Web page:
Mycotoxins are a worldwide microscopic menace and are a serious danger to your horse’s health…

Myco is the Greek word for fungus.  Whilst toxins simply means poisons which are produced in various types of fungi.


Autumn is usually the prime time for mycotoxin growth essentially because rainfall becomes more prevalent coupled with cooler conditions.  However, mycotoxins can occur at any time of the year when conditions favour fungal growth. Here, in Western Australia, the winter months have been significantly wetter than previous years interspersed with mild, warm weather conditions. These conditions have resulted in vets recently reporting a significant increase in cases of rye grass staggers.

Furthermore, any time grass is actively growing and producing bright green foliage, there’s an added risk for grass staggers (tetany).  This is a result of a surge in potassium and NSC (grass fructan) levels …

annual ryegrass

annual ryegrass seed head

Some mycotoxins live inside the plant (endophytes). For example, Perennial rye grass contains the endophyte, Neotyphodium lolii, which produces the harmful mycotoxin Lolitrem B. Another mycotoxin affecting rye grass and fescue grass species is Ergovaline – a vaso-constrictor.

Others can be found externally on the plant in the form of a ‘gall’ or growth. For example,  Annual rye grass, can develop a highly poisonous bacteria form on the seed heads, also causing staggers symptoms. Significantly, even when cut for hay, the toxin can remain for years during storage.

Causes of Annual Ryegrass Toxicity in Horses

  • Parasites eg the nematode Anguina funesta, which carries the bacterium Rathayibacter toxicus into the ryegrass seed heads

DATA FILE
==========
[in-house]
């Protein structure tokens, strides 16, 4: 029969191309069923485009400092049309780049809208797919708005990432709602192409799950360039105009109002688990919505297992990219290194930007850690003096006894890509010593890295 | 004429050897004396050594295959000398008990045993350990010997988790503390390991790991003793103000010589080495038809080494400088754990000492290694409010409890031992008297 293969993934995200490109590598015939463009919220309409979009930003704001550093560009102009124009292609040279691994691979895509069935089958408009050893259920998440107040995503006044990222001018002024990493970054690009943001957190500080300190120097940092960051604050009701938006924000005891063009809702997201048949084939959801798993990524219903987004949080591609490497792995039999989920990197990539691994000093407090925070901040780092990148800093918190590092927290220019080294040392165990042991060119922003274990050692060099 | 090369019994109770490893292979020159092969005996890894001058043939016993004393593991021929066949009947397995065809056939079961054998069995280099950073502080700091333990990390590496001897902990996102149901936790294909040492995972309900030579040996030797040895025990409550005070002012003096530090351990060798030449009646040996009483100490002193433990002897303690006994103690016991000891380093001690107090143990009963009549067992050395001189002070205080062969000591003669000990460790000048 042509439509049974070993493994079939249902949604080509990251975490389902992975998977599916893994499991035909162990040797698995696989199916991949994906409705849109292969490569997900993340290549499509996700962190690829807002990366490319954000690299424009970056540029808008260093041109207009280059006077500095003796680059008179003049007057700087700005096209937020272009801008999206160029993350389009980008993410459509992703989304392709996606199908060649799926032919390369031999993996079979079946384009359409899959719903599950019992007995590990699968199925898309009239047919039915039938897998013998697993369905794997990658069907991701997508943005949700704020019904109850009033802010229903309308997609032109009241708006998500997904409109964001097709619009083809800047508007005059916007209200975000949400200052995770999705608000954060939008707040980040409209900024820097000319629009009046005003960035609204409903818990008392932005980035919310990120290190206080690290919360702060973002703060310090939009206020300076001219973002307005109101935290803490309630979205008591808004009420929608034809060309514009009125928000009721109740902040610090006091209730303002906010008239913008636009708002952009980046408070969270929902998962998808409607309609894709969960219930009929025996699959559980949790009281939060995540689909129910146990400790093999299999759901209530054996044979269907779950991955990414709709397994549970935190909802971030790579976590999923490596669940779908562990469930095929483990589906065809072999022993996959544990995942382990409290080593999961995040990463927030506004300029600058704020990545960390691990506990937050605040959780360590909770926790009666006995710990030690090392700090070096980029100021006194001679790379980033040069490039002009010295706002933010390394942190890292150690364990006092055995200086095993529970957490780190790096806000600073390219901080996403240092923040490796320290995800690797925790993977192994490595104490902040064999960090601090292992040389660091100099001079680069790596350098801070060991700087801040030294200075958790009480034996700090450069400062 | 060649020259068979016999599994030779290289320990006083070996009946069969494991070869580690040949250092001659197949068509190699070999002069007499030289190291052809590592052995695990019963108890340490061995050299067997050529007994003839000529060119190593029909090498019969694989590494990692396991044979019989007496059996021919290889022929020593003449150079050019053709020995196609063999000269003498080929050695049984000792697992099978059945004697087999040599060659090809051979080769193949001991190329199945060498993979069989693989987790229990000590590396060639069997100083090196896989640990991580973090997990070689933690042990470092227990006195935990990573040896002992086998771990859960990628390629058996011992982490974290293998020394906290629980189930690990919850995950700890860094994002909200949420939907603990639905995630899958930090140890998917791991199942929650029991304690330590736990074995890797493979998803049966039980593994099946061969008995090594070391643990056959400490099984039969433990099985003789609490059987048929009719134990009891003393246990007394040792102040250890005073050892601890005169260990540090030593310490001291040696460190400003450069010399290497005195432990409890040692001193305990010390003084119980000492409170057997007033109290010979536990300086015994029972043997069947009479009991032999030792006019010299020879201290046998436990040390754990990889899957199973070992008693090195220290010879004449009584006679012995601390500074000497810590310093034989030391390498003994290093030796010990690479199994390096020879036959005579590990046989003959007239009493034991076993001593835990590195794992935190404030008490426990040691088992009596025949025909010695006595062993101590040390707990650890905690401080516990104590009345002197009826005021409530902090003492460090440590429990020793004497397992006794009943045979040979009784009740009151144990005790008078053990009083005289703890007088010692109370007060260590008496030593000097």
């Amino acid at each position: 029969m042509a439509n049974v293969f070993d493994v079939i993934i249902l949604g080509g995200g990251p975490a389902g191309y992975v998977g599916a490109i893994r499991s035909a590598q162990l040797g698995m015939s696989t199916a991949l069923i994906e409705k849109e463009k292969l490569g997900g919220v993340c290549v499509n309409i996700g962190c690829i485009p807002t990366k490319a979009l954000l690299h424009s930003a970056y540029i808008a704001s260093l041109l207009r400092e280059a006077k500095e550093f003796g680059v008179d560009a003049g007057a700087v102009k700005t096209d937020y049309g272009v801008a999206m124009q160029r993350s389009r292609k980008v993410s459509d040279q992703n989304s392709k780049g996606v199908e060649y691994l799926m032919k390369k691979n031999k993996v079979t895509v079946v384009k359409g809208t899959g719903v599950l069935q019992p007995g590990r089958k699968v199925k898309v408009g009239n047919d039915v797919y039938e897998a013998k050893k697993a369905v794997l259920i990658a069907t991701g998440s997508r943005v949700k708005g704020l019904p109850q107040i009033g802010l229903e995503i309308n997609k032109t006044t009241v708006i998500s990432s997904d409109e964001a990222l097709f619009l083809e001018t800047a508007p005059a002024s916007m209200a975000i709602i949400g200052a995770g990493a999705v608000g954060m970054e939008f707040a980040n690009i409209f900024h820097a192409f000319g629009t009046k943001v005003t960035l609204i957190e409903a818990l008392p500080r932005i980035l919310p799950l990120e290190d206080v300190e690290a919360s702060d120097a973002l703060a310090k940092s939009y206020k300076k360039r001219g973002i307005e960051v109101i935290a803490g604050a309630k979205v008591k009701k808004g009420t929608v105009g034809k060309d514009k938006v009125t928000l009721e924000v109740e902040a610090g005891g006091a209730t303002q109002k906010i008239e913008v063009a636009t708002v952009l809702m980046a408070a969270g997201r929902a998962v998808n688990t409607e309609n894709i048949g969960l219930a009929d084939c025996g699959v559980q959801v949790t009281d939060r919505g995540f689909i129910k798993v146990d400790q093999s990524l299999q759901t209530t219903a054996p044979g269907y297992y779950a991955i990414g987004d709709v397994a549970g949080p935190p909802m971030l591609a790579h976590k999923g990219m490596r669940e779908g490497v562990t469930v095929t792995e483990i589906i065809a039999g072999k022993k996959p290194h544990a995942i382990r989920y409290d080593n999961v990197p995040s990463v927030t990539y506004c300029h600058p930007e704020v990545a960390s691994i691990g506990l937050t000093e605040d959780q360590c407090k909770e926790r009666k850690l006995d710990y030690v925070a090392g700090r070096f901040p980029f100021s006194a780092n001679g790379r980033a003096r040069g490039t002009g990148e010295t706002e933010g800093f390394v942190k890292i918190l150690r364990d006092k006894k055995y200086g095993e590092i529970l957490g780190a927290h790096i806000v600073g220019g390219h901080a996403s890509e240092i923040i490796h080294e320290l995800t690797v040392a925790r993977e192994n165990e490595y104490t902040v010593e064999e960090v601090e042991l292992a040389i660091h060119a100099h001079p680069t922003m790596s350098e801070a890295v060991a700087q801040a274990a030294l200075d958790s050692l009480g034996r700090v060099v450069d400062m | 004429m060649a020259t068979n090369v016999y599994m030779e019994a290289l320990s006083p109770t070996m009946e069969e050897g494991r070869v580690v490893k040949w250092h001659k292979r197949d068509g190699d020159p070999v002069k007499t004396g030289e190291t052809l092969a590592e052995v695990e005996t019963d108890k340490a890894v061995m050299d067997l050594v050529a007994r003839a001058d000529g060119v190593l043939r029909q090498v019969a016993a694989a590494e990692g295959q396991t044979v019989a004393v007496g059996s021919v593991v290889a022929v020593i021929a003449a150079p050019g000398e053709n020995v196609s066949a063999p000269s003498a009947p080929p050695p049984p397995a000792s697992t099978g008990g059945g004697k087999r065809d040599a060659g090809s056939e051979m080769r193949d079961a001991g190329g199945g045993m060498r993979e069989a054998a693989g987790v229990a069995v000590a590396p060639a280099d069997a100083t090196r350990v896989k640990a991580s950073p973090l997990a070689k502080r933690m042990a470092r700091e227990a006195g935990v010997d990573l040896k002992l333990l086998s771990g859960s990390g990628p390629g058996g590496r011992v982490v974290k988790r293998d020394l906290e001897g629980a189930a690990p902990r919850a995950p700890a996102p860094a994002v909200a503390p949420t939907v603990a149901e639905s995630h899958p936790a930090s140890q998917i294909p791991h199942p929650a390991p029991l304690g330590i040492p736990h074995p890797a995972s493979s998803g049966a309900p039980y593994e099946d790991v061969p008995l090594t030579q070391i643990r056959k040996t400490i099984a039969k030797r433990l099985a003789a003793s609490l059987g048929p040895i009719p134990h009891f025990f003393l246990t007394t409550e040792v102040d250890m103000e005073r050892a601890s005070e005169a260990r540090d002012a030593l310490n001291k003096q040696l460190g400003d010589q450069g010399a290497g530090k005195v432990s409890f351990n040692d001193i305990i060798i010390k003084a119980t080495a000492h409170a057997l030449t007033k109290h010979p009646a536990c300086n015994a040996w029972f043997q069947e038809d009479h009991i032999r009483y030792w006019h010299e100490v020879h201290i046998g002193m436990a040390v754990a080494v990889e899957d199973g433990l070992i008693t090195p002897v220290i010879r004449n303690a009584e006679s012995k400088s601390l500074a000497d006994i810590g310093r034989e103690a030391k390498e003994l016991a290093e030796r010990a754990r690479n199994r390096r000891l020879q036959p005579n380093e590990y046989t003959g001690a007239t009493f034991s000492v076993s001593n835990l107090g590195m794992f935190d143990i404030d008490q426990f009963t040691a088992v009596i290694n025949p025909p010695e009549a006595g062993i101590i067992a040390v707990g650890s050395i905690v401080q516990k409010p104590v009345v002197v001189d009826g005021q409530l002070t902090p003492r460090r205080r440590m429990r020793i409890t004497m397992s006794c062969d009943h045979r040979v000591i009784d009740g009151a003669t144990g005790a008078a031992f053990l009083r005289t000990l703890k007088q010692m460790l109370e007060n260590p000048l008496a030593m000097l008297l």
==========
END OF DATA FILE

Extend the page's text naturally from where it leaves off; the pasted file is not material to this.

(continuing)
• The horse ingests contaminated ryegrass while foraging
  • The horse is fed hay or grain that has contaminated ryegrass
  • Hay is prepared in contaminated machinery, then fed to the horse
  • The central nervous system is affected by corynetoxin produced by Rathayibacter toxicus

Symptoms of Annual Ryegrass Toxicity in Horses – what makes them a danger to your horse’s health?

After the toxic ryegrass is ingested by the horse, it can take 4-5 days before clinical signs develop.  However, some horses can show symptoms very quickly, often overnight.

Symptoms may include:

  • A lack of coordination
  • Falling
  • Convulsions
  • Stiff legs to the point of looking lame
  • Tremors
  • Pregnant mares may abort their foal
  • The horse becomes anxious, is spooked easily
  • Dragging of hind limbs or stepping short
  • Drooling
  • Muscle twitching
  • A wide-based stance
  • Exercise or excitement may trigger reoccurrence of the symptoms
  • Staggering
  • Weakness
  • Death

Mycotoxins can also be prevalent in the surrounding soil. Particularly in the low PH soil typical in Australia and in any decaying matter.  In fact, there are hundreds of different mycotoxins in and around all pasture types. Moisture in the air plus warmth means ideal conditions for them to thrive and develop. You may have noticed mushrooms or other fungal growth popping up in your paddocks or muck heap during this weather.  And when these are growing well, the endophytes within ryegrass are also likely to be doing well.